The Total head loss is the sum of major and minor loss. The governing equation used to calculate head loss has been obtained from Unit Operation of chemical engineering (McCabe and Smith):
hf=(4f L/D+∑Kl)V2g2 (eq 8.59).
Kl is defined as loss coefficient and depends on the fittings, g is the acceleration due to gravity (32.17ft/s2), L is the pipe length and D the pipe diameter and v is the average fluid velocity.
In table 2 we summarize the data that we collected and processed from the laboratory to generate the system curve of our system of pipe work.
Mean Volume Flow Rate (ft^3/sec) Flow 1 Flow 2 Flow 3 Flow 4 0.50 0.802 1.48 0.397438
Head Loss (ft) 1.104 2.678 8.461 0.657
Stand ard Deviat ion 0.010 0.044 0.018 0.001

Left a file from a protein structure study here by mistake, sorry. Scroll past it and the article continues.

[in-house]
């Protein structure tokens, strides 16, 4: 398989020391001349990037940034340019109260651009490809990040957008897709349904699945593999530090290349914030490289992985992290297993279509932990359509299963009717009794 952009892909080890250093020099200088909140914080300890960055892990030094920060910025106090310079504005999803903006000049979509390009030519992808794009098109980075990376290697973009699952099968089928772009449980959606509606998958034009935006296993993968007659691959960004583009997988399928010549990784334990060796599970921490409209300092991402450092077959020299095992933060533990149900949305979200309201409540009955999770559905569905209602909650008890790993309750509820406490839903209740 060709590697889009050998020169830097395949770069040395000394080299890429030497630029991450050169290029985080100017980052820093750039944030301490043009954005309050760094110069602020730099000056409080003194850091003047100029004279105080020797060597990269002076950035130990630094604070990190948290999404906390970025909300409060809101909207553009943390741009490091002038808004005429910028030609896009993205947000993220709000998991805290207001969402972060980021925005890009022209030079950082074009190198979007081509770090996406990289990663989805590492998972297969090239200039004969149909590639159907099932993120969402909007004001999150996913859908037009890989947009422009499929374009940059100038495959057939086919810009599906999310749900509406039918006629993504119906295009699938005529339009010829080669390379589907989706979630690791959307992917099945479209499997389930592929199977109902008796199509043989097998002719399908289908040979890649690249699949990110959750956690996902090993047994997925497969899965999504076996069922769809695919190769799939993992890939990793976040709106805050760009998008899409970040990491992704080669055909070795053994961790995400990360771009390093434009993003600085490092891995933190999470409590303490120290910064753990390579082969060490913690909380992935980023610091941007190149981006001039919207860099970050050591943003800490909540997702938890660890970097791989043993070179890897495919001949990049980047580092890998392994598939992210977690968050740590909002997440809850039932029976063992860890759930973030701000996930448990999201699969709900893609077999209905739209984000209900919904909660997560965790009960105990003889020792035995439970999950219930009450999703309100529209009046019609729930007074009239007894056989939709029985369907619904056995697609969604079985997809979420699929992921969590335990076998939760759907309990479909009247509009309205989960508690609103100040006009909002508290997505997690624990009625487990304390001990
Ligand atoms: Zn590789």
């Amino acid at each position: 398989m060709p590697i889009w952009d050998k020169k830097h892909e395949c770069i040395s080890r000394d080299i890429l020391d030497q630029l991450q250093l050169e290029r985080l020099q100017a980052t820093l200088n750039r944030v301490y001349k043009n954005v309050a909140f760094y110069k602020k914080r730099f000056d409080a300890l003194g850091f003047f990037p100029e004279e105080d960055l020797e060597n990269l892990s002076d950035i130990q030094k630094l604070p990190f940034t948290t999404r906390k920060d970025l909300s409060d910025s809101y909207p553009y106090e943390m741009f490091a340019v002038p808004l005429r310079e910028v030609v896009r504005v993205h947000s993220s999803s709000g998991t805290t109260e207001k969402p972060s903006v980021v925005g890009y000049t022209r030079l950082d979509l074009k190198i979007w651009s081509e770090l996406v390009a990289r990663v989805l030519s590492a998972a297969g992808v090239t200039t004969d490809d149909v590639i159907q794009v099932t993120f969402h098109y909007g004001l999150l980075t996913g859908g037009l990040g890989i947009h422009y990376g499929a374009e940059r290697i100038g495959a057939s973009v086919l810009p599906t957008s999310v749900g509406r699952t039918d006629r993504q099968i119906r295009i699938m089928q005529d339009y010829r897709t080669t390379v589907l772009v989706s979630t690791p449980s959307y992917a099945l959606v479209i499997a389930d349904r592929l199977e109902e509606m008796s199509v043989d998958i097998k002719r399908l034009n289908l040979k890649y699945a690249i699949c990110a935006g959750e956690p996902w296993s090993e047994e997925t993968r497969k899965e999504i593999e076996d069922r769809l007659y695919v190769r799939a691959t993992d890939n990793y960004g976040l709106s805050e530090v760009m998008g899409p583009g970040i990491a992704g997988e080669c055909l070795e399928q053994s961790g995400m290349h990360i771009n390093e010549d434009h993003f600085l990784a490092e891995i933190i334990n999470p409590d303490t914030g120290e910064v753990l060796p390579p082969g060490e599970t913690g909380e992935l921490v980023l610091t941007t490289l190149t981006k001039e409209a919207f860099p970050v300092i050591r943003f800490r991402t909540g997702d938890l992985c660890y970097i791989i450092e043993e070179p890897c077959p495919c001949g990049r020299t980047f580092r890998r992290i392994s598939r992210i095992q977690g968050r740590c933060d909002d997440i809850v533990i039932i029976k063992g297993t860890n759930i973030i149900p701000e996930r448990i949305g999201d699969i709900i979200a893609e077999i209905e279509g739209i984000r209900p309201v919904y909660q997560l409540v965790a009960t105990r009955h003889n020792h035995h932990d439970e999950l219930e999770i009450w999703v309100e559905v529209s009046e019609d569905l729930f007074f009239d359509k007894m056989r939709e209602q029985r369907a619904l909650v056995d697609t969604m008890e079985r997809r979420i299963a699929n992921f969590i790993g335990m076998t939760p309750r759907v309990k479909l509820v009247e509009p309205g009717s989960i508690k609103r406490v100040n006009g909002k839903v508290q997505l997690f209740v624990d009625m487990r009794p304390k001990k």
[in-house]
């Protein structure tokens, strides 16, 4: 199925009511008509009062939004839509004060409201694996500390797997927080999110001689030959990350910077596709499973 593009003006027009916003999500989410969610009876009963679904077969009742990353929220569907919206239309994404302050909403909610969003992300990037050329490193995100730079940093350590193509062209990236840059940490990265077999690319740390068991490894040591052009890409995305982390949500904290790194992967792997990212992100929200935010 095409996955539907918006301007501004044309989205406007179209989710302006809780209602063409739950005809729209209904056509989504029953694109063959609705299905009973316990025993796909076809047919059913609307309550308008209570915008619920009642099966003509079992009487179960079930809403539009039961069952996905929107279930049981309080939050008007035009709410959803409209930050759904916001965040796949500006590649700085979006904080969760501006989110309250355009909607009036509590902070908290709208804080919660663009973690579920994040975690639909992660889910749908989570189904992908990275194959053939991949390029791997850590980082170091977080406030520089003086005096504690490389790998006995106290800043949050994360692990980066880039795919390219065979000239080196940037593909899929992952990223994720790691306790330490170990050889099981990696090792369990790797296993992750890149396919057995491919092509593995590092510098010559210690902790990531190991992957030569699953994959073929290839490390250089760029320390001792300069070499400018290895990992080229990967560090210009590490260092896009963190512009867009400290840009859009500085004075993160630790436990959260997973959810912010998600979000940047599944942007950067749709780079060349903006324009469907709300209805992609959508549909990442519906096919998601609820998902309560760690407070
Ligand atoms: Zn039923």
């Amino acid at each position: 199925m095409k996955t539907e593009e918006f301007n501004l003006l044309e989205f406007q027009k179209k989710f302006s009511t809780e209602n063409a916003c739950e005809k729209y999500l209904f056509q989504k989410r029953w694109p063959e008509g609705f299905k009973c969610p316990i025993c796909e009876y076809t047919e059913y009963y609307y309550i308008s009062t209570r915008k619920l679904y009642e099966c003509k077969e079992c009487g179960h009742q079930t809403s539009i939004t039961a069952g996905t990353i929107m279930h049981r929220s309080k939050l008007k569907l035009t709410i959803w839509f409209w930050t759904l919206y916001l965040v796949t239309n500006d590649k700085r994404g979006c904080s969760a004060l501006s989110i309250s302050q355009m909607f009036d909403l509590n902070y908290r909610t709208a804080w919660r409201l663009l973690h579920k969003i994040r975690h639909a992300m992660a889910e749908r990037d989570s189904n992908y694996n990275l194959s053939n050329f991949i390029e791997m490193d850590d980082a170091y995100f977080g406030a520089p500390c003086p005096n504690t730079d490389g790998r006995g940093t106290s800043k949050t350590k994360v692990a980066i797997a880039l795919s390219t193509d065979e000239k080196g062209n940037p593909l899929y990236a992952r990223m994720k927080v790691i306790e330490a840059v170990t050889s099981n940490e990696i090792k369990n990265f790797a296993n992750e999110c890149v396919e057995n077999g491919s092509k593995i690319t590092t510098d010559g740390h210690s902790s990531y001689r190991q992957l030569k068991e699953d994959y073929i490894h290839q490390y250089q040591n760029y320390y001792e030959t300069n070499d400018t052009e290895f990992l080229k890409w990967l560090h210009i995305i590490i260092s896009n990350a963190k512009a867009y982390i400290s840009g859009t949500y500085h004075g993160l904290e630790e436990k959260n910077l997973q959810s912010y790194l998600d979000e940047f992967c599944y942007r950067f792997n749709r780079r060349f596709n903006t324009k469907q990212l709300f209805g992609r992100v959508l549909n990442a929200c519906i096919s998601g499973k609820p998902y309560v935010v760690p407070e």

Head Loss (ft) theory 1.106806 2.671129 8.469375 0.657411
Standa rd Deviat ion 0.001 0.009 0.007 0.000
From table 2, measured and theoretical system curves are plot for the system of pipework studied during our experiment in figure 1.
When we analyze the system curves obtained in figure 1, we observe a deviation between predicted and measured values. This is mainly due to the guess we made to estimate the roughness of the pipe. In order to obtain the true roughness of the pipe, we minimize the sum of the squared error between measured and predicted values using excel’s solver tool. While minimizing the error, only the roughness cell is changed until its converges to a solution. The value converged to 0.0001049 in whereas our first estimation was 0.00123 in.
A calibration curve is added to the work so we can calibrate the flow rate measured by gravimetric measurement to the one measured by the orifice plate. To do so, volumetric flow rate calculated from the orifice plate is plot as a function of gravimetric flow rate. We obtained the following plot
In summary the experiment conducted to develop a suitable model to predict head loss trough the pipework system is fairly accurate within the